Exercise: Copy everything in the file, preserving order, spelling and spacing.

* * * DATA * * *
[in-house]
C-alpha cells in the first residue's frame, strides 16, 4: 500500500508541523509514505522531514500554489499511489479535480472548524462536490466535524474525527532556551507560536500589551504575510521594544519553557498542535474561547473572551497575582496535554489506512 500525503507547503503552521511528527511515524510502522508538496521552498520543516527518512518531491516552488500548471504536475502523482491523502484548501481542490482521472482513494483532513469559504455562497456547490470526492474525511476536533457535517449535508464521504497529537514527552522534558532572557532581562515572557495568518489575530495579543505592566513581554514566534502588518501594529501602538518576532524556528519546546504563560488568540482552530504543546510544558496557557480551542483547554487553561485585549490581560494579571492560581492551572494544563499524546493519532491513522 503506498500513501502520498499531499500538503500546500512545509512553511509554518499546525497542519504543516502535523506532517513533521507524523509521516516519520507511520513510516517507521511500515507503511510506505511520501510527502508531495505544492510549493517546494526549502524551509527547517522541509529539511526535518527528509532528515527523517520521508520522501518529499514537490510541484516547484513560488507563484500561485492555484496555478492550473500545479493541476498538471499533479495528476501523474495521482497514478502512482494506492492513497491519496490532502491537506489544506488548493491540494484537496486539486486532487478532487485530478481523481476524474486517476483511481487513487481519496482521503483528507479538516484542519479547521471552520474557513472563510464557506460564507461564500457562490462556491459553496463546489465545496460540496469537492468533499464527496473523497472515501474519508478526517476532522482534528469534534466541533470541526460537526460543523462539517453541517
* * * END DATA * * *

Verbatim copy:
[in-house]
C-alpha cells in the first residue's frame, strides 16, 4: 500500500508541523509514505522531514500554489499511489479535480472548524462536490466535524474525527532556551507560536500589551504575510521594544519553557498542535474561547473572551497575582496535554489506512 500525503507547503503552521511528527511515524510502522508538496521552498520543516527518512518531491516552488500548471504536475502523482491523502484548501481542490482521472482513494483532513469559504455562497456547490470526492474525511476536533457535517449535508464521504497529537514527552522534558532572557532581562515572557495568518489575530495579543505592566513581554514566534502588518501594529501602538518576532524556528519546546504563560488568540482552530504543546510544558496557557480551542483547554487553561485585549490581560494579571492560581492551572494544563499524546493519532491513522 503506498500513501502520498499531499500538503500546500512545509512553511509554518499546525497542519504543516502535523506532517513533521507524523509521516516519520507511520513510516517507521511500515507503511510506505511520501510527502508531495505544492510549493517546494526549502524551509527547517522541509529539511526535518527528509532528515527523517520521508520522501518529499514537490510541484516547484513560488507563484500561485492555484496555478492550473500545479493541476498538471499533479495528476501523474495521482497514478502512482494506492492513497491519496490532502491537506489544506488548493491540494484537496486539486486532487478532487485530478481523481476524474486517476483511481487513487481519496482521503483528507479538516484542519479547521471552520474557513472563510464557506460564507461564500457562490462556491459553496463546489465545496460540496469537492468533499464527496473523497472515501474519508478526517476532522482534528469534534466541533470541526460537526460543523462539517453541517